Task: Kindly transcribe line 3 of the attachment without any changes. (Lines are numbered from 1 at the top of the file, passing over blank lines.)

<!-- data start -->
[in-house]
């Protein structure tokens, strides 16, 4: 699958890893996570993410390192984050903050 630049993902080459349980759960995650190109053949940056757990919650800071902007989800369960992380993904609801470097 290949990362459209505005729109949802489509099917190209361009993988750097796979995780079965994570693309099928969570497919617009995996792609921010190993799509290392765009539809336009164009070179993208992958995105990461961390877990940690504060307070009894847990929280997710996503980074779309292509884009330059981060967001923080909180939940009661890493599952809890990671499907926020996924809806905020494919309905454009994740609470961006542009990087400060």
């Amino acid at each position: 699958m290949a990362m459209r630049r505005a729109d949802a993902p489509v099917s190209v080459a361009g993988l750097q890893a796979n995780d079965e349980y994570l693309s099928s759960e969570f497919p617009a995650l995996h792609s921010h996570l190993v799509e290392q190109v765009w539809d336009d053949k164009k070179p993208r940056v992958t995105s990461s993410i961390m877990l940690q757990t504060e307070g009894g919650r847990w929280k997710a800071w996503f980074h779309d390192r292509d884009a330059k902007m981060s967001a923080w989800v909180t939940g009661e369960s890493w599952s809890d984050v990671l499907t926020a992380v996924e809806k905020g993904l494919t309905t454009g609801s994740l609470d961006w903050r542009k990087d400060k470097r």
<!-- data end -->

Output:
């Amino acid at each position: 699958m290949a990362m459209r630049r505005a729109d949802a993902p489509v099917s190209v080459a361009g993988l750097q890893a796979n995780d079965e349980y994570l693309s099928s759960e969570f497919p617009a995650l995996h792609s921010h996570l190993v799509e290392q190109v765009w539809d336009d053949k164009k070179p993208r940056v992958t995105s990461s993410i961390m877990l940690q757990t504060e307070g009894g919650r847990w929280k997710a800071w996503f980074h779309d390192r292509d884009a330059k902007m981060s967001a923080w989800v909180t939940g009661e369960s890493w599952s809890d984050v990671l499907t926020a992380v996924e809806k905020g993904l494919t309905t454009g609801s994740l609470d961006w903050r542009k990087d400060k470097r």